Back to the People

However, this film wouldn't be the classic it is without Billy, Kate, Rand, and the slew of character actors who serve as the gremlin's cannon fodder. Consider that we don't actually see Gizmo for the first 18 minutes, and our first look at a gremlin doesn't happen until 50 minutes into the movie (the total running time is about an hour and forty-five minutes, by the way). From a narrative standpoint, this is a brilliant move on the part of the filmmakers: they're making us wait for the very thing we came to the theater to see: little green monsters terrorizing the shit out of a small town (see also Carpenter's The Thing). And yet, our butts remain in the seats. Why? Well, one, we're anticipating the appearance of the gremlins, and two, the filmmakers actually bothered to entertain us during the time the gremlins haven't even been "born" yet. Billy, the human protagonist, is a likable guy: he's nerdy, he's sweet, he cares about his family and his town; he's artistic, not at all altruistic, and he likes the simple pleasures of opening up gifts on Christmas morning. His father Rand, has some flaws (he's not the best inventor on the block, not to mention his family is struggling financially, yet he's willing to throw down first $100, then, when Mr. Wing (Keye Luke) refuses, $200 for Gizmo), but overall he's a good dad and a jolly fellow, good for a few laughs. Kate is equally charming, and we like the fact she likes Billy over the snotty snob Gerald (Judge Reinhold), and that she's willing to donate her time to the struggling Dory's Tavern. We get to simultaneously laugh at and fear Mrs. Deagle, as she threatens to brutally murder Billy's dog and generally behaves the way a stuck-up person with too much money and power typically acts.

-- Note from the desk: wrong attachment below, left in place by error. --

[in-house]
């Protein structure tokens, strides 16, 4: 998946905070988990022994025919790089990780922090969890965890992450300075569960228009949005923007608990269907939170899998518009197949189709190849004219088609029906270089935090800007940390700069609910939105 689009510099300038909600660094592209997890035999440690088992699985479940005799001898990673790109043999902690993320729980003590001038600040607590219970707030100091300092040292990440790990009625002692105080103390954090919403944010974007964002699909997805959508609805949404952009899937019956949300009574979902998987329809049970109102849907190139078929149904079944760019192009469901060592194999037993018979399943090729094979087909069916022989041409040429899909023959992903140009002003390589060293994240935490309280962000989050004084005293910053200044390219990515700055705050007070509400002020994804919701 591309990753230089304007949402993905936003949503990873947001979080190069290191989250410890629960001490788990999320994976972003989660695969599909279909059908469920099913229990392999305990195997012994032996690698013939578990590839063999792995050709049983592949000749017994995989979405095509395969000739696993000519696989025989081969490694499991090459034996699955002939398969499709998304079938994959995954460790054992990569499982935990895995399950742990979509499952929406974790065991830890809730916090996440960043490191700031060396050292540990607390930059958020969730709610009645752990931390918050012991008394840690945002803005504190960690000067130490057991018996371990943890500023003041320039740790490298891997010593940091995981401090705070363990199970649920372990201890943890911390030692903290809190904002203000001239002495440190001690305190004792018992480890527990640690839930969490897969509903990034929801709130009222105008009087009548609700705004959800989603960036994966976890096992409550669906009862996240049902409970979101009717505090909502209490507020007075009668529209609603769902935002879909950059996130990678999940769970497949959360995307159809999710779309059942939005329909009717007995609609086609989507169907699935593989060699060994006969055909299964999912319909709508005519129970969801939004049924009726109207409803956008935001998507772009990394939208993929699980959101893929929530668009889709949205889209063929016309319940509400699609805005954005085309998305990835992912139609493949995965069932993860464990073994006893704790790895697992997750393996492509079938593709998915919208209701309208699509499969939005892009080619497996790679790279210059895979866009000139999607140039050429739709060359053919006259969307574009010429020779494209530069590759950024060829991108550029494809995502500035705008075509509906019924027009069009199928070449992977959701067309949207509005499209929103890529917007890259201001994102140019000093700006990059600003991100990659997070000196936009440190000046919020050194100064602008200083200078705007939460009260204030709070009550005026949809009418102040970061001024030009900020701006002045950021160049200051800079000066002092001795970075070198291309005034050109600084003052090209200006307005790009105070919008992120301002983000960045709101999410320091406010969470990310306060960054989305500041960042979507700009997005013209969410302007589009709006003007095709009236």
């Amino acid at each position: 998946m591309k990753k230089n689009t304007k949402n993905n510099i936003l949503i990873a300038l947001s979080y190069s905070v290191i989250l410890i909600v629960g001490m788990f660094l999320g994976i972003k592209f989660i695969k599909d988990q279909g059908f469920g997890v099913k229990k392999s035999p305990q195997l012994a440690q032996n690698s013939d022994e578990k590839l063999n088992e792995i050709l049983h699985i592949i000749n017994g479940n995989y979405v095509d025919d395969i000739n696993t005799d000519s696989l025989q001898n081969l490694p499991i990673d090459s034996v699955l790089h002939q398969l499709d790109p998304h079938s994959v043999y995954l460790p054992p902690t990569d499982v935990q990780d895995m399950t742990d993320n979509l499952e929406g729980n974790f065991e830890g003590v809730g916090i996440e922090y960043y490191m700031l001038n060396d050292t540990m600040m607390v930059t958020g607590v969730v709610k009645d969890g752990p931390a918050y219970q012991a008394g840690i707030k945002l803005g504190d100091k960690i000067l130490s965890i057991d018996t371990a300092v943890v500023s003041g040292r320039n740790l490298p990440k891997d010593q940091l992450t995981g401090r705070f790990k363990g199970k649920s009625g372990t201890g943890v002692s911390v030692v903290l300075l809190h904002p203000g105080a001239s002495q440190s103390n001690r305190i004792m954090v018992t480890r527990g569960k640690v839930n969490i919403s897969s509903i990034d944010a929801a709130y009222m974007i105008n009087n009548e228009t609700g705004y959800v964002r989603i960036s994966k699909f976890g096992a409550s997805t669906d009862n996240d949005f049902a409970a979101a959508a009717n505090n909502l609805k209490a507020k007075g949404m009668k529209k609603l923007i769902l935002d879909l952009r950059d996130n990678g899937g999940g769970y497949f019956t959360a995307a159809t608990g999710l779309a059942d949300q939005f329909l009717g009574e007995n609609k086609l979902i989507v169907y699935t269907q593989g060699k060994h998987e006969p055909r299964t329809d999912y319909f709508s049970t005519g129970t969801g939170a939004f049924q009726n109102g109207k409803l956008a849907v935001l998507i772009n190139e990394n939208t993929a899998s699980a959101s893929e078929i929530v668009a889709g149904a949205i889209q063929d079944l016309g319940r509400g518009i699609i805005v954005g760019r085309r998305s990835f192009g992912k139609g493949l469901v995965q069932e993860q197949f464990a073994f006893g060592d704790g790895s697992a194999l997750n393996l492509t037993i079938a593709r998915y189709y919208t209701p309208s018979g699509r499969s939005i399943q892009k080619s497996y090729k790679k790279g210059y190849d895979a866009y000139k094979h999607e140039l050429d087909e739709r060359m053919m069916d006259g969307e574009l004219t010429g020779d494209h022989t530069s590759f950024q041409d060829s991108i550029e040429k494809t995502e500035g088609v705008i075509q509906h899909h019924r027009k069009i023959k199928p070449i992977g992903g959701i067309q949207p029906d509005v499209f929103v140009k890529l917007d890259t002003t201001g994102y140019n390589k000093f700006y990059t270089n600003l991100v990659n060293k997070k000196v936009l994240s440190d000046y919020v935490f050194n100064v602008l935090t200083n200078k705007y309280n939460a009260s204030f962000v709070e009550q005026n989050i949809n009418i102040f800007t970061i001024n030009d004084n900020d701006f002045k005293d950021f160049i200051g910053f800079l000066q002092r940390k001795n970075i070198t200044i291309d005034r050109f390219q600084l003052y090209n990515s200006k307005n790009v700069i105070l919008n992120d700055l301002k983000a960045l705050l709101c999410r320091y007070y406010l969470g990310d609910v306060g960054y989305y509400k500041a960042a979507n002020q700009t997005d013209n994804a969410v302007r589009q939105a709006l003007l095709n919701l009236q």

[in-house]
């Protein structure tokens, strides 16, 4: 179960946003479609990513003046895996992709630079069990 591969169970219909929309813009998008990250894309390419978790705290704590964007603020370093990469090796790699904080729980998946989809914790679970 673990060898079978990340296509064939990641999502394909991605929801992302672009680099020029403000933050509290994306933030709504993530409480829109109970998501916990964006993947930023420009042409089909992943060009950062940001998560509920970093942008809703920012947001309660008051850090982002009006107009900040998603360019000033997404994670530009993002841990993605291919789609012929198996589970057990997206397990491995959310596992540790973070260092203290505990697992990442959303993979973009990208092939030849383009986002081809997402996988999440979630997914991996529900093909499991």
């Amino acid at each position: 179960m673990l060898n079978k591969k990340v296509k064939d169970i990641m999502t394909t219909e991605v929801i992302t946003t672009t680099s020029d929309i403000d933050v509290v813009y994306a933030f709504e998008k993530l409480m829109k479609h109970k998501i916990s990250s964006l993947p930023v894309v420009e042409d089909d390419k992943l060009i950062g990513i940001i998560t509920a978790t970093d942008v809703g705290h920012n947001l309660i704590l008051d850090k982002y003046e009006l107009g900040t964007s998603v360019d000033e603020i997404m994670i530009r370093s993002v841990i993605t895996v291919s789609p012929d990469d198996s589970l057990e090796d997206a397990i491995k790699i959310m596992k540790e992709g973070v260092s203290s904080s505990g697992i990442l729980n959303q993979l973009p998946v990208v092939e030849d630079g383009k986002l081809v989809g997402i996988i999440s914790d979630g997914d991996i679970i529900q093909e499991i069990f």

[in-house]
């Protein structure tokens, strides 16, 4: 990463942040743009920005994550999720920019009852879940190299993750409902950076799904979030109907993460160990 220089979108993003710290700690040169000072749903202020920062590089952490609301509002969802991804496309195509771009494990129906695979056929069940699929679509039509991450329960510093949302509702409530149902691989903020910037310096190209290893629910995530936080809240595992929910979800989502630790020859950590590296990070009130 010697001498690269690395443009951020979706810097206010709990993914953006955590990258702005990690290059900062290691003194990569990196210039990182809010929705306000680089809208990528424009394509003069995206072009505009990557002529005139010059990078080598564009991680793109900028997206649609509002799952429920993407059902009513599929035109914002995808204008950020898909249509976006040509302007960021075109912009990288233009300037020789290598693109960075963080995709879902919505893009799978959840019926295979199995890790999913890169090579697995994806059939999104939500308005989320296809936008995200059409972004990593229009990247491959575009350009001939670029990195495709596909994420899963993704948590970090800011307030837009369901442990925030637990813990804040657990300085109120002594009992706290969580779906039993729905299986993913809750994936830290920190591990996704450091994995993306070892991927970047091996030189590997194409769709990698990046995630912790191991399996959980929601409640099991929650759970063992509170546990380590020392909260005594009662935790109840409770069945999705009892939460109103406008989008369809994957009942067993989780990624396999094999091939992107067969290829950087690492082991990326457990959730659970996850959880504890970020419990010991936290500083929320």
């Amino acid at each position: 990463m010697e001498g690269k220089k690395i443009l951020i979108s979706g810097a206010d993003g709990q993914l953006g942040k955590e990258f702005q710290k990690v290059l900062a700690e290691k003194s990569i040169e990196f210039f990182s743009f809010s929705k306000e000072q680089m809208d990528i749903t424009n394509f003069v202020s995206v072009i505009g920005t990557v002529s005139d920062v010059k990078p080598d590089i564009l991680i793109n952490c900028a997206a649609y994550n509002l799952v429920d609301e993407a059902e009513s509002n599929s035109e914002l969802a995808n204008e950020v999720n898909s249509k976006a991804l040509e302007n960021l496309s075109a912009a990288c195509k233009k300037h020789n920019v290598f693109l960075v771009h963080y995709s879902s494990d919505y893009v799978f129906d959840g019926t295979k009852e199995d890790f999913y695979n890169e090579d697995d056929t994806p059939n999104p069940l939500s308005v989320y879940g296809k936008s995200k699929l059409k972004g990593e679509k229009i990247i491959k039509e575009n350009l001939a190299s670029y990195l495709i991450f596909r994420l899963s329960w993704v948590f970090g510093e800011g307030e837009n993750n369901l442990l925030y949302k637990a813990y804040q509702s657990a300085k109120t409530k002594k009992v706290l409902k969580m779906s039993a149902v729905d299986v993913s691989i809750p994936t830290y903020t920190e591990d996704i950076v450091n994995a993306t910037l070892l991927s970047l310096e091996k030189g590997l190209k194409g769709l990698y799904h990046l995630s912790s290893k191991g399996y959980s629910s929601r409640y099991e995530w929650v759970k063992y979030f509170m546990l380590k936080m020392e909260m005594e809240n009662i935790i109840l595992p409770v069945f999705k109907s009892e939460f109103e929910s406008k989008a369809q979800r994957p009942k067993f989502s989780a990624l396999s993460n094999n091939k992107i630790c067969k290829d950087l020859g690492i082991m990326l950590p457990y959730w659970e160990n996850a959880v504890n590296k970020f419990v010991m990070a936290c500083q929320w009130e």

Is this aspect of the film's narrative groundbreaking or brilliant? No, it's straightforward and easy to digest. We've seen this kind of story a million times before, most notably in It's a Wonderful Life! (which we even see Billy's mom watching while she cooks dinner): small town folks learn the true value of their small town ways. It's just that, in this movie, the small town folks lean their lesson due to an outbreak of little, disgusting anarchist creatures who damn near bring their small town to its knees (and from a wise Chinese man who sums up the film's message in the falling action). 

Dante, Columbus, and Spielberg spent a great deal of time ensuring the legs of this creature feature could sustain the spectacle bulk from start to finish, and they succeeded, making a film that hasn't lost its appeal over the last three decades. Moreover, Walas's creature designs still look fantastic today, despite their ostensible "datedness." These two elements combined make for a perfect creature feature, one that will continue to entertain long past its initial release.

What do you think of Gremlins? Is it an exemplary entry into the comedy creature feature sub-sub-subgenre, or are their better examples out there? Let us know your thoughts in the comments section below.

About the author

Christopher Shultz writes plays and fiction. His works have appeared at The Inkwell Theatre's Playwrights' Night, and in Pseudopod, Unnerving Magazine, Apex Magazine, freeze frame flash fiction and Grievous Angel, among other places. He has also contributed columns on books and film at LitReactor, The Cinematropolis, and Christopher currently lives in Oklahoma City. More info at